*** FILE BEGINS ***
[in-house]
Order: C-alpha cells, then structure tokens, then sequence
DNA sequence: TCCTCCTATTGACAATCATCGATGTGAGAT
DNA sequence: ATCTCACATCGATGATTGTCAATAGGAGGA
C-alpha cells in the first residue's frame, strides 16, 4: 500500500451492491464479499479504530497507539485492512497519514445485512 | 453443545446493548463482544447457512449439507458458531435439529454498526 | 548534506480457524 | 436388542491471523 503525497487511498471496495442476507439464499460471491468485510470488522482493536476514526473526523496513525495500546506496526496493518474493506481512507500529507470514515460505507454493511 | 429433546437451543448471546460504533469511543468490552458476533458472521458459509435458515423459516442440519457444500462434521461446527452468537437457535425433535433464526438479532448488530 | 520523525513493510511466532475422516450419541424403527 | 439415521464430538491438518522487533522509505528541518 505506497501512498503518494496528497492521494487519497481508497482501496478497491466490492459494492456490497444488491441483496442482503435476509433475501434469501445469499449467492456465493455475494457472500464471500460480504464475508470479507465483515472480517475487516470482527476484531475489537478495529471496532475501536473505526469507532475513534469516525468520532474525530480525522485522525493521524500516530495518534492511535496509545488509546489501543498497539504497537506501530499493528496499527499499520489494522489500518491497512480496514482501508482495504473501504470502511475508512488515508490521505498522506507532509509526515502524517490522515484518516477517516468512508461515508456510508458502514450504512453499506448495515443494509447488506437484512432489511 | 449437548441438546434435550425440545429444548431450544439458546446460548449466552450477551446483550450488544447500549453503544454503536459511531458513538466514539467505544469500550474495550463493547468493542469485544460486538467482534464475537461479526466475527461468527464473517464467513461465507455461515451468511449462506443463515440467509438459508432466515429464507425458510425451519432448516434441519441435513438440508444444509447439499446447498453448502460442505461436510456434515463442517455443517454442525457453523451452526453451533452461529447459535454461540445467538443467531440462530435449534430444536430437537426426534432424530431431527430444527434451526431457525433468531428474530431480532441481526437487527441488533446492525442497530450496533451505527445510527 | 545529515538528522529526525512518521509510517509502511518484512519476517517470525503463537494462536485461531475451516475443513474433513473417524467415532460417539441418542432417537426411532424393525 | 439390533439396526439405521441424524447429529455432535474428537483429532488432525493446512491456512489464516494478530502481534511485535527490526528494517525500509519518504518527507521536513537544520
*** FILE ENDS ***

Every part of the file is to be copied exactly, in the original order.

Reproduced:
[in-house]
Order: C-alpha cells, then structure tokens, then sequence
DNA sequence: TCCTCCTATTGACAATCATCGATGTGAGAT
DNA sequence: ATCTCACATCGATGATTGTCAATAGGAGGA
C-alpha cells in the first residue's frame, strides 16, 4: 500500500451492491464479499479504530497507539485492512497519514445485512 | 453443545446493548463482544447457512449439507458458531435439529454498526 | 548534506480457524 | 436388542491471523 503525497487511498471496495442476507439464499460471491468485510470488522482493536476514526473526523496513525495500546506496526496493518474493506481512507500529507470514515460505507454493511 | 429433546437451543448471546460504533469511543468490552458476533458472521458459509435458515423459516442440519457444500462434521461446527452468537437457535425433535433464526438479532448488530 | 520523525513493510511466532475422516450419541424403527 | 439415521464430538491438518522487533522509505528541518 505506497501512498503518494496528497492521494487519497481508497482501496478497491466490492459494492456490497444488491441483496442482503435476509433475501434469501445469499449467492456465493455475494457472500464471500460480504464475508470479507465483515472480517475487516470482527476484531475489537478495529471496532475501536473505526469507532475513534469516525468520532474525530480525522485522525493521524500516530495518534492511535496509545488509546489501543498497539504497537506501530499493528496499527499499520489494522489500518491497512480496514482501508482495504473501504470502511475508512488515508490521505498522506507532509509526515502524517490522515484518516477517516468512508461515508456510508458502514450504512453499506448495515443494509447488506437484512432489511 | 449437548441438546434435550425440545429444548431450544439458546446460548449466552450477551446483550450488544447500549453503544454503536459511531458513538466514539467505544469500550474495550463493547468493542469485544460486538467482534464475537461479526466475527461468527464473517464467513461465507455461515451468511449462506443463515440467509438459508432466515429464507425458510425451519432448516434441519441435513438440508444444509447439499446447498453448502460442505461436510456434515463442517455443517454442525457453523451452526453451533452461529447459535454461540445467538443467531440462530435449534430444536430437537426426534432424530431431527430444527434451526431457525433468531428474530431480532441481526437487527441488533446492525442497530450496533451505527445510527 | 545529515538528522529526525512518521509510517509502511518484512519476517517470525503463537494462536485461531475451516475443513474433513473417524467415532460417539441418542432417537426411532424393525 | 439390533439396526439405521441424524447429529455432535474428537483429532488432525493446512491456512489464516494478530502481534511485535527490526528494517525500509519518504518527507521536513537544520